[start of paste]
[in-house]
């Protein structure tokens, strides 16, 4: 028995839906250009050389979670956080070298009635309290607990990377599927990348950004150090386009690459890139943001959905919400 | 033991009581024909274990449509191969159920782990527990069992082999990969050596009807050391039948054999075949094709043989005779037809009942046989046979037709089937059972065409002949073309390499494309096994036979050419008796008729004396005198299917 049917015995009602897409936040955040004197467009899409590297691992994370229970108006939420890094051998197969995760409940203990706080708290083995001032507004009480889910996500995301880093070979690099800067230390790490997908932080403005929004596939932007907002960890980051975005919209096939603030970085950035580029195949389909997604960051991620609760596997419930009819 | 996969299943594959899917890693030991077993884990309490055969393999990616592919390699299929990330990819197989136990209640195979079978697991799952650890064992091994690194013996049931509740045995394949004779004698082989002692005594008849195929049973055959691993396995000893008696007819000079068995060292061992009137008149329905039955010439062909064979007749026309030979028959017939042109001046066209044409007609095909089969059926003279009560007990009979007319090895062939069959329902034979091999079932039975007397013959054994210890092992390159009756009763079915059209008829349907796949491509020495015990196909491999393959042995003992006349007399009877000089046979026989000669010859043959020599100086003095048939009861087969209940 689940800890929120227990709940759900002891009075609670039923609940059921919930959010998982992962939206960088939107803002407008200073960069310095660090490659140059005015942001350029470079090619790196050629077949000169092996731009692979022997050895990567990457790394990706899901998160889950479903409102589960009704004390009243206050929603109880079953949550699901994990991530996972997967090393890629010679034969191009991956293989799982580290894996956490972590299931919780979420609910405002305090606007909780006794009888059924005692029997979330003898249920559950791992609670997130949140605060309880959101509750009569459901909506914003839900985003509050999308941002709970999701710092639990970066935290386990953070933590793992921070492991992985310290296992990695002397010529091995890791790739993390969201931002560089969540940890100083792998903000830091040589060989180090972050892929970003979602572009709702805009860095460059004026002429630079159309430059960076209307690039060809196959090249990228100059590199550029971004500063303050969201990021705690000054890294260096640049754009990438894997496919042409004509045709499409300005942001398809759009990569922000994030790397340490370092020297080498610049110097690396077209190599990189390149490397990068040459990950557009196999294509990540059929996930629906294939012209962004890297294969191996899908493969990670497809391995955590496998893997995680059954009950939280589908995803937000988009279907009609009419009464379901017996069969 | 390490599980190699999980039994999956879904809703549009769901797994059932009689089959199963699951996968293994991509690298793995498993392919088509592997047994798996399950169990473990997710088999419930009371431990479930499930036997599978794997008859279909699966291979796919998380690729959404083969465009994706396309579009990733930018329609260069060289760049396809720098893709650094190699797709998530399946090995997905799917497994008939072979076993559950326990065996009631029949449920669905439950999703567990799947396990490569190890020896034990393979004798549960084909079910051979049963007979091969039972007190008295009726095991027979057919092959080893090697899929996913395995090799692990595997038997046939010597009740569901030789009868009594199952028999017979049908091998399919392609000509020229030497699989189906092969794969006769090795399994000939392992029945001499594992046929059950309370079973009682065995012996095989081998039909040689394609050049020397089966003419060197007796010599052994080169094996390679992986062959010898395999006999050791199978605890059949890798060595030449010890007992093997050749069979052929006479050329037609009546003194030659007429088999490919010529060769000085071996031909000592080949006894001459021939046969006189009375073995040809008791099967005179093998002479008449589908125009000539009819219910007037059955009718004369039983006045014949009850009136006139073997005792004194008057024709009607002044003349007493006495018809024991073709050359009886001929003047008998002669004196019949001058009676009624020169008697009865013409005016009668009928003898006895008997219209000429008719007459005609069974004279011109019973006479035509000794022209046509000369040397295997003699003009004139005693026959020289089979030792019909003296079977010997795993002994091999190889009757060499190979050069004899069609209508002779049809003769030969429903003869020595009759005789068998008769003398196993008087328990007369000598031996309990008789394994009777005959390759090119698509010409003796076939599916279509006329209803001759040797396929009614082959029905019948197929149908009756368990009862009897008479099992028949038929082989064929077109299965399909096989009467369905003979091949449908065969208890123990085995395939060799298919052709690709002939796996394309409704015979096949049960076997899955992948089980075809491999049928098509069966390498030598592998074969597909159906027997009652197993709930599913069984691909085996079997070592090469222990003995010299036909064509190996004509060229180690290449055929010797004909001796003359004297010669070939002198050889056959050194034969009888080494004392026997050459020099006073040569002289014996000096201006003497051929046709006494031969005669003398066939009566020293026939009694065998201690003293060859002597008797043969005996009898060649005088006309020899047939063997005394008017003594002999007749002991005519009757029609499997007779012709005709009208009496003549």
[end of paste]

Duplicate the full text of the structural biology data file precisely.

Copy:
[in-house]
């Protein structure tokens, strides 16, 4: 028995839906250009050389979670956080070298009635309290607990990377599927990348950004150090386009690459890139943001959905919400 | 033991009581024909274990449509191969159920782990527990069992082999990969050596009807050391039948054999075949094709043989005779037809009942046989046979037709089937059972065409002949073309390499494309096994036979050419008796008729004396005198299917 049917015995009602897409936040955040004197467009899409590297691992994370229970108006939420890094051998197969995760409940203990706080708290083995001032507004009480889910996500995301880093070979690099800067230390790490997908932080403005929004596939932007907002960890980051975005919209096939603030970085950035580029195949389909997604960051991620609760596997419930009819 | 996969299943594959899917890693030991077993884990309490055969393999990616592919390699299929990330990819197989136990209640195979079978697991799952650890064992091994690194013996049931509740045995394949004779004698082989002692005594008849195929049973055959691993396995000893008696007819000079068995060292061992009137008149329905039955010439062909064979007749026309030979028959017939042109001046066209044409007609095909089969059926003279009560007990009979007319090895062939069959329902034979091999079932039975007397013959054994210890092992390159009756009763079915059209008829349907796949491509020495015990196909491999393959042995003992006349007399009877000089046979026989000669010859043959020599100086003095048939009861087969209940 689940800890929120227990709940759900002891009075609670039923609940059921919930959010998982992962939206960088939107803002407008200073960069310095660090490659140059005015942001350029470079090619790196050629077949000169092996731009692979022997050895990567990457790394990706899901998160889950479903409102589960009704004390009243206050929603109880079953949550699901994990991530996972997967090393890629010679034969191009991956293989799982580290894996956490972590299931919780979420609910405002305090606007909780006794009888059924005692029997979330003898249920559950791992609670997130949140605060309880959101509750009569459901909506914003839900985003509050999308941002709970999701710092639990970066935290386990953070933590793992921070492991992985310290296992990695002397010529091995890791790739993390969201931002560089969540940890100083792998903000830091040589060989180090972050892929970003979602572009709702805009860095460059004026002429630079159309430059960076209307690039060809196959090249990228100059590199550029971004500063303050969201990021705690000054890294260096640049754009990438894997496919042409004509045709499409300005942001398809759009990569922000994030790397340490370092020297080498610049110097690396077209190599990189390149490397990068040459990950557009196999294509990540059929996930629906294939012209962004890297294969191996899908493969990670497809391995955590496998893997995680059954009950939280589908995803937000988009279907009609009419009464379901017996069969 | 390490599980190699999980039994999956879904809703549009769901797994059932009689089959199963699951996968293994991509690298793995498993392919088509592997047994798996399950169990473990997710088999419930009371431990479930499930036997599978794997008859279909699966291979796919998380690729959404083969465009994706396309579009990733930018329609260069060289760049396809720098893709650094190699797709998530399946090995997905799917497994008939072979076993559950326990065996009631029949449920669905439950999703567990799947396990490569190890020896034990393979004798549960084909079910051979049963007979091969039972007190008295009726095991027979057919092959080893090697899929996913395995090799692990595997038997046939010597009740569901030789009868009594199952028999017979049908091998399919392609000509020229030497699989189906092969794969006769090795399994000939392992029945001499594992046929059950309370079973009682065995012996095989081998039909040689394609050049020397089966003419060197007796010599052994080169094996390679992986062959010898395999006999050791199978605890059949890798060595030449010890007992093997050749069979052929006479050329037609009546003194030659007429088999490919010529060769000085071996031909000592080949006894001459021939046969006189009375073995040809008791099967005179093998002479008449589908125009000539009819219910007037059955009718004369039983006045014949009850009136006139073997005792004194008057024709009607002044003349007493006495018809024991073709050359009886001929003047008998002669004196019949001058009676009624020169008697009865013409005016009668009928003898006895008997219209000429008719007459005609069974004279011109019973006479035509000794022209046509000369040397295997003699003009004139005693026959020289089979030792019909003296079977010997795993002994091999190889009757060499190979050069004899069609209508002779049809003769030969429903003869020595009759005789068998008769003398196993008087328990007369000598031996309990008789394994009777005959390759090119698509010409003796076939599916279509006329209803001759040797396929009614082959029905019948197929149908009756368990009862009897008479099992028949038929082989064929077109299965399909096989009467369905003979091949449908065969208890123990085995395939060799298919052709690709002939796996394309409704015979096949049960076997899955992948089980075809491999049928098509069966390498030598592998074969597909159906027997009652197993709930599913069984691909085996079997070592090469222990003995010299036909064509190996004509060229180690290449055929010797004909001796003359004297010669070939002198050889056959050194034969009888080494004392026997050459020099006073040569002289014996000096201006003497051929046709006494031969005669003398066939009566020293026939009694065998201690003293060859002597008797043969005996009898060649005088006309020899047939063997005394008017003594002999007749002991005519009757029609499997007779012709005709009208009496003549």